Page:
YouTube pushed this video onto my suggested list, and it was a minute and a half well spent. From what I understand, Kamer Kaan Avdan has a YouTube channel where he creates concept videos that look quite professional. This one takes the feel of Windows XP and grafts it to Microsoft’s current design and marketing process, with a few hilarious nods to the weird parts of our favorite candy-coated OS. The “Welcome” fade-in felt perfect to the point that I wasn’t sure if he was doing this as a joke, or as a legitimate suggestion for a Windows 10 theme pack.
Then I saw the search dog…
I’m not going to lie – I’d want that theme pack. (Edit, May 12th @ 6:50pm: Clarification -- I would want that theme pack, if it existed.) Of course, non-default themes in Windows tend to lead to serious bugs, like some programs failing to hide or correctly align elements in Basic or Classic themes on Windows 7, so it really would be asking for a world of hurt from a “bugs” side of things. But, you know, it looks cool. Check it out -- it's embed above.
Subject: General Tech | October 2, 2017 - 12:44 PM | Jeremy Hellstrom
Tagged: microsoft, windows, apple
TechSpot posted an article compiling a variety of tips on making Windows and MacOS do what you want as well as numerous applications you can use for a variety of tasks. The recommendations run from the classic obfuscated Windows "God Mode" folder which contains links to the majority of the tools you can use on your system to basic keyboard shortcuts. If you are trying to figure out where all your storage space went, Space Sniffer for Windows or GrandPerspective for Macs will help you far more than random searches for large folders. You will probably already know a great number of these tips but it is nice to have a long list compiled in a single location.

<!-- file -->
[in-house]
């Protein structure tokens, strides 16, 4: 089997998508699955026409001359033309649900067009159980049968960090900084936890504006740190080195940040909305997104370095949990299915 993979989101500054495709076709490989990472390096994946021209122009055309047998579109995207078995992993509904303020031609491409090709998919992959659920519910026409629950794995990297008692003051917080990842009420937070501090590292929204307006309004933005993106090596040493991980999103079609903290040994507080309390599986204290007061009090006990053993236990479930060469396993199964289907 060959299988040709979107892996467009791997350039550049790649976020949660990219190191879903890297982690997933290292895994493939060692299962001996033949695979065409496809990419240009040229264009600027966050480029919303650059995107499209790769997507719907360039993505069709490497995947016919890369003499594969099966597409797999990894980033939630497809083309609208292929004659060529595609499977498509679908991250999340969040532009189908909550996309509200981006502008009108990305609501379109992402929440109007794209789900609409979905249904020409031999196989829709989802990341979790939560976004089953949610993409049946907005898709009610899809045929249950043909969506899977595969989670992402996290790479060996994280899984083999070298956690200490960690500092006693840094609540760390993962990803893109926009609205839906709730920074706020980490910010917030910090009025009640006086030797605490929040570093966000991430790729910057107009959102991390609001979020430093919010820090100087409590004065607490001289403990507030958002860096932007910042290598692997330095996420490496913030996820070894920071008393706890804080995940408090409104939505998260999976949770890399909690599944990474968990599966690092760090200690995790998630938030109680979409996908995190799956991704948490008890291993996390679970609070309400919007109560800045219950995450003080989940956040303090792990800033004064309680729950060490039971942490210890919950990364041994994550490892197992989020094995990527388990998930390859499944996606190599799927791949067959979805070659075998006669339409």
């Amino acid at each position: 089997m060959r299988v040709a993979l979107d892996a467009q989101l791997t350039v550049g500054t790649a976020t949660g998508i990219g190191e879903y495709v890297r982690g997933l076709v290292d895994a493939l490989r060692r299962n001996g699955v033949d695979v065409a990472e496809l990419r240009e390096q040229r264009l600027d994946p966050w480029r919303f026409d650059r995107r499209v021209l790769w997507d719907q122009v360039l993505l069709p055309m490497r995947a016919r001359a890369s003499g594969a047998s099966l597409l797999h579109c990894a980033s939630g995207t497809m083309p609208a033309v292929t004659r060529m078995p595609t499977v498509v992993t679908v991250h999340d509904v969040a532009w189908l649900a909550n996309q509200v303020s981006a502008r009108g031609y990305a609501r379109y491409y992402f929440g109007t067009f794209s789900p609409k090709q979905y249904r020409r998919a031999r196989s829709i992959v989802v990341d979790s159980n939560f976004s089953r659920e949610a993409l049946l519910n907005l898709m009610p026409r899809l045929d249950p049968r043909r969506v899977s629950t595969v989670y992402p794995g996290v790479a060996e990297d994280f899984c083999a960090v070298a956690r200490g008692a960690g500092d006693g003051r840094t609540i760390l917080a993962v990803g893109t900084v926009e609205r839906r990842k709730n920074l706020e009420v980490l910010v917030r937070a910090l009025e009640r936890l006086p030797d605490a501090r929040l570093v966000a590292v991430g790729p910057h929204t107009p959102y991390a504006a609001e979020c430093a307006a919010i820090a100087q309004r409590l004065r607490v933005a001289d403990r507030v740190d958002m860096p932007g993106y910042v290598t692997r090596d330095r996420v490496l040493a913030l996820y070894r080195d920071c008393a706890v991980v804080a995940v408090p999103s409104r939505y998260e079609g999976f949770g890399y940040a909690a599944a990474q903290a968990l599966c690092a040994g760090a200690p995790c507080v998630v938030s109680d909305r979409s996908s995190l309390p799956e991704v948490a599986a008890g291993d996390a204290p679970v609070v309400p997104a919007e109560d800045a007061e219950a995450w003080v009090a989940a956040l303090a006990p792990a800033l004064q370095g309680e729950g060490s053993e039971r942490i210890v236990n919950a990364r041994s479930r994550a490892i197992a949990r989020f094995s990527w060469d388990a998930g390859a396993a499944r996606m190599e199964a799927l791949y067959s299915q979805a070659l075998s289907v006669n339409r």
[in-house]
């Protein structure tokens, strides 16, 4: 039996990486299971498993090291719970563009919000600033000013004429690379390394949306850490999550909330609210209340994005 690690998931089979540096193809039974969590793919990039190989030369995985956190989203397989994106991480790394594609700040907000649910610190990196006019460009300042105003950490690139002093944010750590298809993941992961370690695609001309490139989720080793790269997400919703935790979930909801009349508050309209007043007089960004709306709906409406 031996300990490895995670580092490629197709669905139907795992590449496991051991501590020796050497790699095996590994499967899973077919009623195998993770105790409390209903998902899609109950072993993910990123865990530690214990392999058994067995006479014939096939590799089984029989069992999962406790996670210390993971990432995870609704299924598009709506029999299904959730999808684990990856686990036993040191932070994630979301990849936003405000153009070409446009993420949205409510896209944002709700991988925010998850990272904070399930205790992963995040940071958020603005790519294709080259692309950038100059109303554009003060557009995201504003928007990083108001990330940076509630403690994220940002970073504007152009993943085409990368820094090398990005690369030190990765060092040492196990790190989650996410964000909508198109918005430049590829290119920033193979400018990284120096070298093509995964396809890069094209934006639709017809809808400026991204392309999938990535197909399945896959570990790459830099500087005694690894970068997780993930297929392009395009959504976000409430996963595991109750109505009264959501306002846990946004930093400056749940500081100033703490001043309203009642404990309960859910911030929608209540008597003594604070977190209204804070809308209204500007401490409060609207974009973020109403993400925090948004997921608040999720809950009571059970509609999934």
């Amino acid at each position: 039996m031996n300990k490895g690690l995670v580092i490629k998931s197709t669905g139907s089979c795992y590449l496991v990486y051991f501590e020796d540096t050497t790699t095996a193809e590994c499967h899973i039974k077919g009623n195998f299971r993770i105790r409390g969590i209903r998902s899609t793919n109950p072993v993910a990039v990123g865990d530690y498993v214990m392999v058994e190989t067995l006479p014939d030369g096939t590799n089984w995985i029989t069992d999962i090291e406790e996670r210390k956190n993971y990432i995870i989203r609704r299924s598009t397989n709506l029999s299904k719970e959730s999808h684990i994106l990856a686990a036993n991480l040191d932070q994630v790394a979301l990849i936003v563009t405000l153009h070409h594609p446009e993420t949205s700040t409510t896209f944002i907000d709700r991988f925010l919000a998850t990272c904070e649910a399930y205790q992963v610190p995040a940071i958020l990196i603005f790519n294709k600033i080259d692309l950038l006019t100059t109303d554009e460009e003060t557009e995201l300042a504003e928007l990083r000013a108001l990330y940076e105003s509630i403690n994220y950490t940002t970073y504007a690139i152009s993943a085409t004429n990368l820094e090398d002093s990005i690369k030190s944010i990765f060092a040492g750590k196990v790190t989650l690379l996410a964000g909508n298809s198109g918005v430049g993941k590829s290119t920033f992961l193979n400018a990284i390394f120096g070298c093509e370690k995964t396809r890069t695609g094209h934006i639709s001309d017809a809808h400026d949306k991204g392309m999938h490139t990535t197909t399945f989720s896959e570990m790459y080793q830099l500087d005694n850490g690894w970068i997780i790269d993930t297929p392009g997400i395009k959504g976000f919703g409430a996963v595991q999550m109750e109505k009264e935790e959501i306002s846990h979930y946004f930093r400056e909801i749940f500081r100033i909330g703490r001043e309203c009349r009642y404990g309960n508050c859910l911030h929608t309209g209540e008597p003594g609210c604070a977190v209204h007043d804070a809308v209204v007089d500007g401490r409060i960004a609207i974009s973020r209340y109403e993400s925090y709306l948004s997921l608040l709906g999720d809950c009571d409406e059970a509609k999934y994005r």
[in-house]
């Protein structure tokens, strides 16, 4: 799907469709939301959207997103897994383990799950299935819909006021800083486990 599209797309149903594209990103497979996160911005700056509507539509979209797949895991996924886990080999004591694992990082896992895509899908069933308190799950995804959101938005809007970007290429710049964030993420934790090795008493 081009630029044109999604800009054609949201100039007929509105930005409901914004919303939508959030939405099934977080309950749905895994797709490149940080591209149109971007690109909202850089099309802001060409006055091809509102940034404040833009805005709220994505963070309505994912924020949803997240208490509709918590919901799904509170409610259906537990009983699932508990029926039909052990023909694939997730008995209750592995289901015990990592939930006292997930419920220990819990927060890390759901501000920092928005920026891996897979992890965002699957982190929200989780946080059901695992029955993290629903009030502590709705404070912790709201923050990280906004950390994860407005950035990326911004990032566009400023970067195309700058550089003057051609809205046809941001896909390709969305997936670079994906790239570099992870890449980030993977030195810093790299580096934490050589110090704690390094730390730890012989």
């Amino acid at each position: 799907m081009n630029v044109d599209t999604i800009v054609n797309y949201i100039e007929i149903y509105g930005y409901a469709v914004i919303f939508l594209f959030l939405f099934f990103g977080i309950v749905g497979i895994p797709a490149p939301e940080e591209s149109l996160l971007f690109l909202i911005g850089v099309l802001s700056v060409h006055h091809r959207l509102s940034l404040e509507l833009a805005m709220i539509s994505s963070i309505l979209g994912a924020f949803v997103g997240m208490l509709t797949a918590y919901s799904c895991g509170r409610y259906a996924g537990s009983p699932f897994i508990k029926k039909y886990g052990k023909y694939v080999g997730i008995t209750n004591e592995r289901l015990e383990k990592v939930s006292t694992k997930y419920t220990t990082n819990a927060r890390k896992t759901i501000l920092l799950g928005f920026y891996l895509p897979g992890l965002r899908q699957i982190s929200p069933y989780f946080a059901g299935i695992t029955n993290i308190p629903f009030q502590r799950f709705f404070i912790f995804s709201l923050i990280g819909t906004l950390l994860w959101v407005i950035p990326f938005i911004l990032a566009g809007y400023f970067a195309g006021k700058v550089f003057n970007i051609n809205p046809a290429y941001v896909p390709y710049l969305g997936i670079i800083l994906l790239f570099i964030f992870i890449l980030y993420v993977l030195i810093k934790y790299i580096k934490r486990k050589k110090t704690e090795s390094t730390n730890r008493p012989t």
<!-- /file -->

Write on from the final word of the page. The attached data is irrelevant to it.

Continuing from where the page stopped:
"Many hardcore computer users might consider themselves above learning new tricks, but there are always new ways to sharpen your skills on the PC and we bet that you will find at least one useful thing here that you didn't know before."
Here is some more Tech News from around the web:
- IT component shortages could worsen during holidays @ DigiTimes
- Google quietly ditches NFC device unlocking in Android because of 'low usage' @ The Inquirer
- Russian Defense Company Demos A One-Person Flying Car @ Slashdot
- Apple Mac fans told: Something smells EFI in your firmware @ The Register
- iPhone X release date, specs and price: Samsung to earn £80 from every handset sold @ The Inquirer
Subject: General Tech | June 19, 2017 - 08:59 PM | Scott Michaud
Tagged: microsoft, windows, windows server
Microsoft seems to want to release feature updates for their software twice per year, once in the fall, and once in the spring. First, Office 365 announced that it would adopt a semi-annual schedule, targeting September and March, give or take a bit. The Windows team then announced that they would follow in Office’s footsteps.
It’s interesting, because Windows Server typically pushes out two major versions every four or five years: one with a number, and another with that same number alongside an R2 suffix. Each of these lines up with a consumer refresh of the NT kernel, although both Windows Server 2003 and Windows Server 2003 R2 used the same kernel... because Windows XP lasted a while.
Sure, a lot of a name would normally be marketing, but it also gated the major features that Microsoft was able to add (because they wanted a single Windows release to interact with software fairly uniformly across its lifecycle for enterprise reasons). Now, with the whole company pushing the “as a service” model, even Windows Server will be on the feature release treadmill.
Subject: General Tech | June 6, 2017 - 02:07 AM | Scott Michaud
Tagged: microsoft, windows, windows 10
The Verge is reporting on an allegedly leaked slide from Microsoft that announces a new edition of Windows 10 Pro. It is given the placeholder name “Windows 10 Pro for Workstation PCs” and it has four advertised features: Workstations mode, ReFS, SMBDirect, the ability to use up to four CPUs, and the ability to use up to 6TB of RAM.
Image Credit: GrandMofongo (Twitter)